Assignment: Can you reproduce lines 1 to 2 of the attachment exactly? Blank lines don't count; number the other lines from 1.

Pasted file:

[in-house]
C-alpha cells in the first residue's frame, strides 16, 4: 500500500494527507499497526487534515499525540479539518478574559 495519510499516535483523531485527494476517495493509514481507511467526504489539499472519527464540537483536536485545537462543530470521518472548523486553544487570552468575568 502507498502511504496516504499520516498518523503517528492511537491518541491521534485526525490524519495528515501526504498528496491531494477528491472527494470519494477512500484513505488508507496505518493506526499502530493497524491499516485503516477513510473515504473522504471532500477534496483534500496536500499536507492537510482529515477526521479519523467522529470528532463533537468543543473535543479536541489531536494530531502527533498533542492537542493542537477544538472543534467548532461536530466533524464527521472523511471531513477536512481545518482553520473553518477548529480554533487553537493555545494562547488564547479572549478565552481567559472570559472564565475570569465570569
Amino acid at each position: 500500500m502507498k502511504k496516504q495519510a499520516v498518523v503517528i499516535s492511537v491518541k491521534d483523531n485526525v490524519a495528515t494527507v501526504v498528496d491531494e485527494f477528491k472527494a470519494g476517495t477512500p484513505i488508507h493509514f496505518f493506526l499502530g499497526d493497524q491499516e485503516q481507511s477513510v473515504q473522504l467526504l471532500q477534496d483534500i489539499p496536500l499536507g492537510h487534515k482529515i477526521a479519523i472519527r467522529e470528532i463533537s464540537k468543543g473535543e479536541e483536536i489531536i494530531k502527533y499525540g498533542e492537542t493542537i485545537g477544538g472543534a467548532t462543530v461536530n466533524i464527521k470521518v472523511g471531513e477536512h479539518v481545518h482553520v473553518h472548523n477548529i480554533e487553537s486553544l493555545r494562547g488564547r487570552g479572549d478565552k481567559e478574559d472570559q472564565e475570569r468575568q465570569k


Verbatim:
[in-house]
C-alpha cells in the first residue's frame, strides 16, 4: 500500500494527507499497526487534515499525540479539518478574559 495519510499516535483523531485527494476517495493509514481507511467526504489539499472519527464540537483536536485545537462543530470521518472548523486553544487570552468575568 502507498502511504496516504499520516498518523503517528492511537491518541491521534485526525490524519495528515501526504498528496491531494477528491472527494470519494477512500484513505488508507496505518493506526499502530493497524491499516485503516477513510473515504473522504471532500477534496483534500496536500499536507492537510482529515477526521479519523467522529470528532463533537468543543473535543479536541489531536494530531502527533498533542492537542493542537477544538472543534467548532461536530466533524464527521472523511471531513477536512481545518482553520473553518477548529480554533487553537493555545494562547488564547479572549478565552481567559472570559472564565475570569465570569